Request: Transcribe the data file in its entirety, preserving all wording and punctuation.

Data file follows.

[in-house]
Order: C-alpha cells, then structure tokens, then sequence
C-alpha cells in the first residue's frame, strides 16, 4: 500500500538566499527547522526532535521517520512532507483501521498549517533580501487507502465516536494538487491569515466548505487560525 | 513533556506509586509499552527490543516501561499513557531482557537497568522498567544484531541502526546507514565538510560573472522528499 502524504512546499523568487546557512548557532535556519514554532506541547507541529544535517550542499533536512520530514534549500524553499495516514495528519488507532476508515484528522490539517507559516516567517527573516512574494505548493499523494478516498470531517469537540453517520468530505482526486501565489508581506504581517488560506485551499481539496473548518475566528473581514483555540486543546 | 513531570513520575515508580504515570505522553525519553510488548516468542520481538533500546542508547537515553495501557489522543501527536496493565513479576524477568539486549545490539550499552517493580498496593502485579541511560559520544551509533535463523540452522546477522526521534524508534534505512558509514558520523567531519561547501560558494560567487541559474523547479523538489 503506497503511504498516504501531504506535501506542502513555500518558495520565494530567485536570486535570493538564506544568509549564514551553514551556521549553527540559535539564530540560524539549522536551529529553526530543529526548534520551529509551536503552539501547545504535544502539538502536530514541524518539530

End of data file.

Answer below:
[in-house]
Order: C-alpha cells, then structure tokens, then sequence
C-alpha cells in the first residue's frame, strides 16, 4: 500500500538566499527547522526532535521517520512532507483501521498549517533580501487507502465516536494538487491569515466548505487560525 | 513533556506509586509499552527490543516501561499513557531482557537497568522498567544484531541502526546507514565538510560573472522528499 502524504512546499523568487546557512548557532535556519514554532506541547507541529544535517550542499533536512520530514534549500524553499495516514495528519488507532476508515484528522490539517507559516516567517527573516512574494505548493499523494478516498470531517469537540453517520468530505482526486501565489508581506504581517488560506485551499481539496473548518475566528473581514483555540486543546 | 513531570513520575515508580504515570505522553525519553510488548516468542520481538533500546542508547537515553495501557489522543501527536496493565513479576524477568539486549545490539550499552517493580498496593502485579541511560559520544551509533535463523540452522546477522526521534524508534534505512558509514558520523567531519561547501560558494560567487541559474523547479523538489 503506497503511504498516504501531504506535501506542502513555500518558495520565494530567485536570486535570493538564506544568509549564514551553514551556521549553527540559535539564530540560524539549522536551529529553526530543529526548534520551529509551536503552539501547545504535544502539538502536530514541524518539530